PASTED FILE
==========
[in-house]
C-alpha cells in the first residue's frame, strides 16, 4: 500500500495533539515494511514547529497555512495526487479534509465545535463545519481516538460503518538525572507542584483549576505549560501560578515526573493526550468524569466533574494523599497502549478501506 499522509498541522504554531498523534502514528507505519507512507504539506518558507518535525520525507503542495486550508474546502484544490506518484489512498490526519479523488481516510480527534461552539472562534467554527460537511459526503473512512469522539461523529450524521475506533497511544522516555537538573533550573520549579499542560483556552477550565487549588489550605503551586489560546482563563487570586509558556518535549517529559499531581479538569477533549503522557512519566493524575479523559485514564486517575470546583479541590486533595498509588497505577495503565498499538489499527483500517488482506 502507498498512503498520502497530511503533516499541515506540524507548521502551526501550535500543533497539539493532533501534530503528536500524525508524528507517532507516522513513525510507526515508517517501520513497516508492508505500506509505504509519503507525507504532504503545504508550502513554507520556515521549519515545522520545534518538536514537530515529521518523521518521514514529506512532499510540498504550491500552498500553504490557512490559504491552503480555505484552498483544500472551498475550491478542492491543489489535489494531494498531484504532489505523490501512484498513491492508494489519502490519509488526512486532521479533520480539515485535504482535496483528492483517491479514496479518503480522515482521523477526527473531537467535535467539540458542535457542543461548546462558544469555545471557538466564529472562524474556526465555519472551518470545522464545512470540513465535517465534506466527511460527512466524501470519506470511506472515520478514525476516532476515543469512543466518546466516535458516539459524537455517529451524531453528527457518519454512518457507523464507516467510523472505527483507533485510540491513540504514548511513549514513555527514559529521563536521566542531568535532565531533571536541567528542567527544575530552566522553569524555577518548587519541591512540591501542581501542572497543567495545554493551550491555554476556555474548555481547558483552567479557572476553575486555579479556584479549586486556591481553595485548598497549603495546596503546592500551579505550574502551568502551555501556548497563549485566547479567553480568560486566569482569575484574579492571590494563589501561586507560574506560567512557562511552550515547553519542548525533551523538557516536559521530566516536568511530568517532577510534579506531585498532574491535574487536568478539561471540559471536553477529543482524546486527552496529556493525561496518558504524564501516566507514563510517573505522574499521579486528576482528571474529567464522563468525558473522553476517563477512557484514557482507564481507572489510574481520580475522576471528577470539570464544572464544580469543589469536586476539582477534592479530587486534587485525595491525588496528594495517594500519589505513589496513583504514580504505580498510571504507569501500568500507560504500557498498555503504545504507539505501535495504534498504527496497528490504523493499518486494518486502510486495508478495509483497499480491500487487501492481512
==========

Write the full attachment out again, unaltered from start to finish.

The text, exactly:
[in-house]
C-alpha cells in the first residue's frame, strides 16, 4: 500500500495533539515494511514547529497555512495526487479534509465545535463545519481516538460503518538525572507542584483549576505549560501560578515526573493526550468524569466533574494523599497502549478501506 499522509498541522504554531498523534502514528507505519507512507504539506518558507518535525520525507503542495486550508474546502484544490506518484489512498490526519479523488481516510480527534461552539472562534467554527460537511459526503473512512469522539461523529450524521475506533497511544522516555537538573533550573520549579499542560483556552477550565487549588489550605503551586489560546482563563487570586509558556518535549517529559499531581479538569477533549503522557512519566493524575479523559485514564486517575470546583479541590486533595498509588497505577495503565498499538489499527483500517488482506 502507498498512503498520502497530511503533516499541515506540524507548521502551526501550535500543533497539539493532533501534530503528536500524525508524528507517532507516522513513525510507526515508517517501520513497516508492508505500506509505504509519503507525507504532504503545504508550502513554507520556515521549519515545522520545534518538536514537530515529521518523521518521514514529506512532499510540498504550491500552498500553504490557512490559504491552503480555505484552498483544500472551498475550491478542492491543489489535489494531494498531484504532489505523490501512484498513491492508494489519502490519509488526512486532521479533520480539515485535504482535496483528492483517491479514496479518503480522515482521523477526527473531537467535535467539540458542535457542543461548546462558544469555545471557538466564529472562524474556526465555519472551518470545522464545512470540513465535517465534506466527511460527512466524501470519506470511506472515520478514525476516532476515543469512543466518546466516535458516539459524537455517529451524531453528527457518519454512518457507523464507516467510523472505527483507533485510540491513540504514548511513549514513555527514559529521563536521566542531568535532565531533571536541567528542567527544575530552566522553569524555577518548587519541591512540591501542581501542572497543567495545554493551550491555554476556555474548555481547558483552567479557572476553575486555579479556584479549586486556591481553595485548598497549603495546596503546592500551579505550574502551568502551555501556548497563549485566547479567553480568560486566569482569575484574579492571590494563589501561586507560574506560567512557562511552550515547553519542548525533551523538557516536559521530566516536568511530568517532577510534579506531585498532574491535574487536568478539561471540559471536553477529543482524546486527552496529556493525561496518558504524564501516566507514563510517573505522574499521579486528576482528571474529567464522563468525558473522553476517563477512557484514557482507564481507572489510574481520580475522576471528577470539570464544572464544580469543589469536586476539582477534592479530587486534587485525595491525588496528594495517594500519589505513589496513583504514580504505580498510571504507569501500568500507560504500557498498555503504545504507539505501535495504534498504527496497528490504523493499518486494518486502510486495508478495509483497499480491500487487501492481512